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International Organizations and Good Governance*


Admission requirements

This is a specialization course for students taking the International and European Governance track.


This course explores the increasingly important role international organizations play in governance in domestic and transnational policy arenas. International organizations such as the World Bank, the IMF, the European Union, the OSCE, OECD and many others are growing in importance and their mandates to promote policies has been increasing in recent decades. They deal with aspects of development, good governance, economic growth and coordination, human rights, democratic elections, conflict prevention and many others. In addition, in the West, international organizations and their members devote considerable resources to the promotion of democracy, administrative reform, economic restructuring and policy regulation in specific sectors or broader domains such as trade. As international organizations are becoming more and more influential as a response to global challenges, questions arise regarding the legitimacy of the requirements and conditions they set and their ability to achieve their goals and objectives.

This course will examine international organizations as key players in defining good governance, critically evaluate tools and approaches they use to fulfil their objectives and assess their ability to promote the norms they diffuse internally as well as externally. We examine reform and especially administrative reform, both in countries that are the target of reform and the organizations themselves. In this way, the course provides a crucial link that illustrates the connection between reforms of governance and the effectiveness and legitimacy of international organizations.

Learning objectives

Students who have completed this course should:

  • Demonstrate a broad awareness of the role some of the most prominent international organizations play in governance in various parts of the world, their goals and objectives

  • Differentiate between approaches to good governance used by various international organizations today and assess their significance for the work of these organizations

  • Be familiar with criteria for the evaluation of legitimacy and effectiveness of the work of IOs and apply these to the work of one organization of their choice

  • Understand the role conditionality has played as a policy tool for IOs and its uses and limitations

  • Apply ideas of public administration reform in an international organization setting

  • Critically evaluate the legitimacy and effectiveness of international organizations based on existing empirical accounts of reform inside the organizations and on pre-defined criteria for legitimacy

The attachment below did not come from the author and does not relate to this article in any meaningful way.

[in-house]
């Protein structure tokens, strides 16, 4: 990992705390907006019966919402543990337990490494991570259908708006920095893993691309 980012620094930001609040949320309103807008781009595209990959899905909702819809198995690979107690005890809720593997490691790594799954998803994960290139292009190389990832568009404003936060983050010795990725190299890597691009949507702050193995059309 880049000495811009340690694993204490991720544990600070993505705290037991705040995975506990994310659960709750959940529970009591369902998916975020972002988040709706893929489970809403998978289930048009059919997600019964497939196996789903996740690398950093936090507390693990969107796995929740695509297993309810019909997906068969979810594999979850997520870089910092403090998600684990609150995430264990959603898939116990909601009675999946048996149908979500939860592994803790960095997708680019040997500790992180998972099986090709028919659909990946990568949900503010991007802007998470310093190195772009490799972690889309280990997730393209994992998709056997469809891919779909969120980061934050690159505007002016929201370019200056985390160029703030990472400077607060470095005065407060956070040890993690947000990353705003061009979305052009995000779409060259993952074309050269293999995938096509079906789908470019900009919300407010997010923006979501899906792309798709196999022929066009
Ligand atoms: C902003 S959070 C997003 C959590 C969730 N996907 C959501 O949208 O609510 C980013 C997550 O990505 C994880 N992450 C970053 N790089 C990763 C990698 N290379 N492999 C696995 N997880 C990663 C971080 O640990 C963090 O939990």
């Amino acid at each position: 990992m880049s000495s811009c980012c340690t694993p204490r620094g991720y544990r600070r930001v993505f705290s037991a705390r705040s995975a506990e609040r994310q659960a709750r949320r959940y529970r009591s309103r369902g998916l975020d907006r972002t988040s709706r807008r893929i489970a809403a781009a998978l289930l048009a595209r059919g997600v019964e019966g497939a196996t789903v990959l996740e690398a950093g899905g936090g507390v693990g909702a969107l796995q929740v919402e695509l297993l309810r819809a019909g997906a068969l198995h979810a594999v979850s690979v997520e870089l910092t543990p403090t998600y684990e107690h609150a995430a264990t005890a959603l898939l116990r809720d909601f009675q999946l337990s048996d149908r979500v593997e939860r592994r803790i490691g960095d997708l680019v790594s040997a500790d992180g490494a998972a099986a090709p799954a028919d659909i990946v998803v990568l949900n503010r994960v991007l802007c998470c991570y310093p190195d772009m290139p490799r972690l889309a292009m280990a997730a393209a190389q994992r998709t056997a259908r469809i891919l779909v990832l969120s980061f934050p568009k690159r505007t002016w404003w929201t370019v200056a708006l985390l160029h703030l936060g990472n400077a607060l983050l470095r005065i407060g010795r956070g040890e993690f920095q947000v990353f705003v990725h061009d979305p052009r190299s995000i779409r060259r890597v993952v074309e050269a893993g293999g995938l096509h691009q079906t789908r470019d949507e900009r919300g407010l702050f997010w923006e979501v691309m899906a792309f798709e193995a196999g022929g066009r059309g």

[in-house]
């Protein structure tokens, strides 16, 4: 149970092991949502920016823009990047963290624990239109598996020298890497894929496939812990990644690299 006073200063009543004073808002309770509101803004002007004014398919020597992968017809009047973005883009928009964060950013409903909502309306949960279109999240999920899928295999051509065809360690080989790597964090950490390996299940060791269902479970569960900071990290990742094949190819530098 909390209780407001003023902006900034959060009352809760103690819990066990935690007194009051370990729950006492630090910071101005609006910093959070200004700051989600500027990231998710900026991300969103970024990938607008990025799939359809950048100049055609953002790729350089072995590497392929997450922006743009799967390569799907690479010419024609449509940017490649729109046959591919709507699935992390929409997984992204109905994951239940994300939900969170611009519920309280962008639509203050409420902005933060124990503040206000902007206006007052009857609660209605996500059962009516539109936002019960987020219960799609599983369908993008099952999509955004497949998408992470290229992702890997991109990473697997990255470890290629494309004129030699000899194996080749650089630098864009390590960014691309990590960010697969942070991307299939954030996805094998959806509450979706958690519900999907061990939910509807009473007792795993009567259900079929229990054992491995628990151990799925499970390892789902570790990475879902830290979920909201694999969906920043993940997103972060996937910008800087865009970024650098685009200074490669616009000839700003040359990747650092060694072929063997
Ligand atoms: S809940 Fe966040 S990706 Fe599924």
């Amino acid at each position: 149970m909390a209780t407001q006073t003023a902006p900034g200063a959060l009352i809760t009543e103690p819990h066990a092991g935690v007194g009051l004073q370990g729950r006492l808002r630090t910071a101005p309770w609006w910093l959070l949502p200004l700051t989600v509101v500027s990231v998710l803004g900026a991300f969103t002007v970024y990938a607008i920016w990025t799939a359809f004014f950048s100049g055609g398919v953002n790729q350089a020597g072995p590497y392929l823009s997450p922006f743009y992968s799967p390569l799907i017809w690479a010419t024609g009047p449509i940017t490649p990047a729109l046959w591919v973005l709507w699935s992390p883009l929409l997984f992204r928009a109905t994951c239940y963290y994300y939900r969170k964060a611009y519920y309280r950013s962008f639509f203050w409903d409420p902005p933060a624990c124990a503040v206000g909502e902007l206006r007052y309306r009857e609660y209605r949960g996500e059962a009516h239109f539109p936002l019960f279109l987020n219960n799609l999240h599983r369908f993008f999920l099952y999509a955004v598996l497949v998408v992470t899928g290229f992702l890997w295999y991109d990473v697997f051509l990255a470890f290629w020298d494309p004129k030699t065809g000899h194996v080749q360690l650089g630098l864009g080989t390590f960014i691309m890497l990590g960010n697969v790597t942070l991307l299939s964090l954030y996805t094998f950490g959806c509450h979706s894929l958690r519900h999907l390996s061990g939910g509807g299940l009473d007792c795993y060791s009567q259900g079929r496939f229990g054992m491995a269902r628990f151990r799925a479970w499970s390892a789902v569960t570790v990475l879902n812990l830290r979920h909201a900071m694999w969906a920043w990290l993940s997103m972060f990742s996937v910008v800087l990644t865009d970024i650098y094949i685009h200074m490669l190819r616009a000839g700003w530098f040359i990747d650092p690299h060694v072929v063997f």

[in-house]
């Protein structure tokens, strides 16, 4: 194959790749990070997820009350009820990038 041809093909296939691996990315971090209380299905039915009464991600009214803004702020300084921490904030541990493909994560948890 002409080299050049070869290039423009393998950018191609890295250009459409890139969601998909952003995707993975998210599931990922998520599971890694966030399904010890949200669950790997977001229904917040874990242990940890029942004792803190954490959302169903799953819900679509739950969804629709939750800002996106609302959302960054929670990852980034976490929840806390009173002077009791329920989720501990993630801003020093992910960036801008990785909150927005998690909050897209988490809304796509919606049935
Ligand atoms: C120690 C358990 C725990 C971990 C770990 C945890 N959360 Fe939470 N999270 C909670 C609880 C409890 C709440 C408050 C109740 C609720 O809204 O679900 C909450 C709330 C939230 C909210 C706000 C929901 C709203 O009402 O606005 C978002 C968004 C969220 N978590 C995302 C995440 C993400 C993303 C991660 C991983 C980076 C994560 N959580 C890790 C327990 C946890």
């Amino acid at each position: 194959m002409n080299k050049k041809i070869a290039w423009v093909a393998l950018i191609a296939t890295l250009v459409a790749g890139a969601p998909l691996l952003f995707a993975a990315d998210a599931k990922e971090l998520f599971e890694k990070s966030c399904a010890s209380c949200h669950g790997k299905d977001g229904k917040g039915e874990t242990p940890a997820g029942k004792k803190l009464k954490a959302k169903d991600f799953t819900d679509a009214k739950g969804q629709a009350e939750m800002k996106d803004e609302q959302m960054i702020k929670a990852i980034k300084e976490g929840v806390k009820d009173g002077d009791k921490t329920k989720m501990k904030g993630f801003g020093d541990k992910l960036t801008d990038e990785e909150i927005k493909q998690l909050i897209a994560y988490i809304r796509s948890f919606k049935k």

Methods of instruction

Seminar sessions consisting of class discussions of pre-assigned readings and presentations.

The mode of instruction in this seminar will combine discussion with student presentations. Part one, close reading and discussion, will examine issues related to reform and transparency and good governance inside international organizations that might help us understand how international organizations manage to adhere to democratic principles themselves and the link between legitimacy and the effectiveness of an IO.

In part two, students will research and present several international organizations and their reform and governance promotion programmes;

Attendance is compulsory. Students missing two sessions without a valid reason will not be able to complete the seminar.

Study load

Total study load 140 hours

  • contact hours: 7 sessions of 3 hours: 21 hours

  • self-study hours: literature study in preparation for class: 6 hours per week: 6X7= 42 hours
    Case study of an international organization: preparation and presentation: 4 weeks X 8 hours: 32 hours
    Study and writing of final essay: 45 hours

Method of assessment

Assessment will be made based on three components:

  • attendance and participation

  • group presentations (application of theoretical frameworks discussed in part one, own research)

  • final essay (critical analysis of a specific case/policy area/tool used by an IO), take home format using internet sources provided by the lecturer

You can find more information about assessments and the timetable exams on the website.
Details for submitting papers (deadlines) are posted on Blackboard.
On the Public Administration front page of the E-guide you will find links to the website, uSis and Blackboard.

Students will be permitted to resit an examination if they have taken the first sit and have a mark lower than 5.5 or with permission of the Board of Examiners.

Resit written exam
Students that want to take part in a resit for a written exam, are required to register via uSis. Use the activity number that can be found on the ‘timetable exams’.


Blackboard is used and will be available one week before the start of the course. Please check course outline and assignments for readings for the first session.

Reading list

  • Ngaire Woods, 2006, The Globalizers: The IMF, the World Bank and their borrowers. Ithaca and London: Cornell University Press.

  • various article and papers, to be provided


Use both uSis and Blackboard to register for every course.
Register for every course and workgroup via uSis. Some courses and workgroups have a limited number of participants, so register on time (before the course starts). In uSis you can access your personal schedule and view your results. Registration in uSis is possible from four weeks before the start of the course.
Also register for every course in Blackboard. Important information about the course is posted here.


Dr. Antoaneta Dimitrova